In short, all right-arrows prefer a fluid environment and changing spots frequently, whereas all left-arrows prefer being in their usual environment. 


Can you already see yourself in one of these two extremities? Great. 


Now, you’re about to learn which environments you’re more likely to feel your best in

Which Environment Best Handles Your Energy?

We have six different types of environments:


  • Caves (Selective and Blending)
  • Markets (Internal and External)
  • Kitchens (Wet and Dry)
  • Mountains (Active and Passive)
  • Valleys (Narrow and Wide)
  • Shores (Artificial and Natural)


Note that if your environment is a Cave, you won’t fit into any other environment. Each person belongs to one environment and its respective variation.


Here’s an example to help you understand this concept better:


In Myers-Briggs personality tests we have, for instance, INFP-A and INFP-T personalities. While both belong in the same spectrum, the former is an assertive mediator, and the latter, a turbulent mediator. Turbulent mediators are usually harder on themselves. On the other hand, assertive mediators are more optimistic and self-assured. 


But they’re mediators, all the same. 


The same thing happens with left and right-environment people. Let’s take a look at their potential sacred environments (or the environments that most welcome their energy).


Caves 


Caves denote one’s preferred personal space, as well as how much movement and individuals are allowed in it. 


Selective Caves


When you think of a cave, what comes to mind?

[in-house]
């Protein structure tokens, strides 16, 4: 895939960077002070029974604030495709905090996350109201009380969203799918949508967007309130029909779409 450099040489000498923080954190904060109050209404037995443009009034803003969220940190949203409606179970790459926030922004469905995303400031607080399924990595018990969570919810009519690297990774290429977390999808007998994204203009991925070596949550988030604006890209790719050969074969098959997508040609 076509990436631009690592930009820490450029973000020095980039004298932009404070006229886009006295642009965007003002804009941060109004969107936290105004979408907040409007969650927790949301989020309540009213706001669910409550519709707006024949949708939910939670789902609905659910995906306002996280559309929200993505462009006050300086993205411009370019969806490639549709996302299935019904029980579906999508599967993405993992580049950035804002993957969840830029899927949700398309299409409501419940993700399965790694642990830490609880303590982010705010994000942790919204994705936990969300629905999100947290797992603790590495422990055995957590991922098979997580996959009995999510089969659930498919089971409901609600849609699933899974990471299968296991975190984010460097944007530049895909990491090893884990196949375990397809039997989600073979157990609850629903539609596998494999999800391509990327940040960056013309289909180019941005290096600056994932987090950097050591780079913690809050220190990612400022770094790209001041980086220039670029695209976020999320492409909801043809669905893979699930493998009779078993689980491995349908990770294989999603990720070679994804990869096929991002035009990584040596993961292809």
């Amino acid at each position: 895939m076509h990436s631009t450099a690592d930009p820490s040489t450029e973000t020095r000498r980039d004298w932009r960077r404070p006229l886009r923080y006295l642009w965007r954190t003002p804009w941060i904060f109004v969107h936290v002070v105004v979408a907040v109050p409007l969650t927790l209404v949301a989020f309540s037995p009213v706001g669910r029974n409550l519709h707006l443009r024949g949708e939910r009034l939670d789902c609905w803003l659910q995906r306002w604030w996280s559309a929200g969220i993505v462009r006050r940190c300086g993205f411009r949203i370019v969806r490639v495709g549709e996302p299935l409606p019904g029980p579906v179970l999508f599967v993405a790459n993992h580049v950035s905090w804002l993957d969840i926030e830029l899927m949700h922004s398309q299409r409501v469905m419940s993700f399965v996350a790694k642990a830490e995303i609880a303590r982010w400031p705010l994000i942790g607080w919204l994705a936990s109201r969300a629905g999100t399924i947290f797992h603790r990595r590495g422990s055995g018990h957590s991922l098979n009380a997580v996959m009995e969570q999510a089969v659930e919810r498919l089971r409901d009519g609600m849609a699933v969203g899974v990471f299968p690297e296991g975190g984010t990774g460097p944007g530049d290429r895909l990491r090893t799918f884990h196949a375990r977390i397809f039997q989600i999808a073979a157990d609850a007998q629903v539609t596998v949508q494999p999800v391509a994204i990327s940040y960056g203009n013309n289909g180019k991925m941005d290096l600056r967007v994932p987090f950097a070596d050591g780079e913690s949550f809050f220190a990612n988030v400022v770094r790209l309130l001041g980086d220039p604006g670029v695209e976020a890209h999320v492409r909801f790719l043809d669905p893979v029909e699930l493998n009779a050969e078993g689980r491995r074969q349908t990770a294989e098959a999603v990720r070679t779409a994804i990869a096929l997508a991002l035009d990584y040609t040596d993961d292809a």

Dimness. Silence. Safety. 


The people who belong in selective caves are the typical introverts. They prefer soothing environments that are cool, calm, silent. If they have to share their space with anyone, one person suffices. 


Still, they much prefer being on their own and being aware of what happens inside, as well as being strict as to who is allowed in their personal space. They’re very selective of the people they let in, hence the nomenclature. 


Blending Caves 


Contrary to selective caves, blending caves people are more liberal when it comes to allowing others in their personal space. They tend to feel protected on their own, sure. But they also enjoy being in an environment where others are free to move. They’re not as selective or enclosed. 


In the article concerning the four arrows, we talked about right-arrows being fond of non-attachment and not being as concerned with stability. That also applies here. 

Markets


When it comes to Markets, welcoming the right people into one’s personal space is essential for their wellbeing. And by the right people, I mean those who have something of value to offer.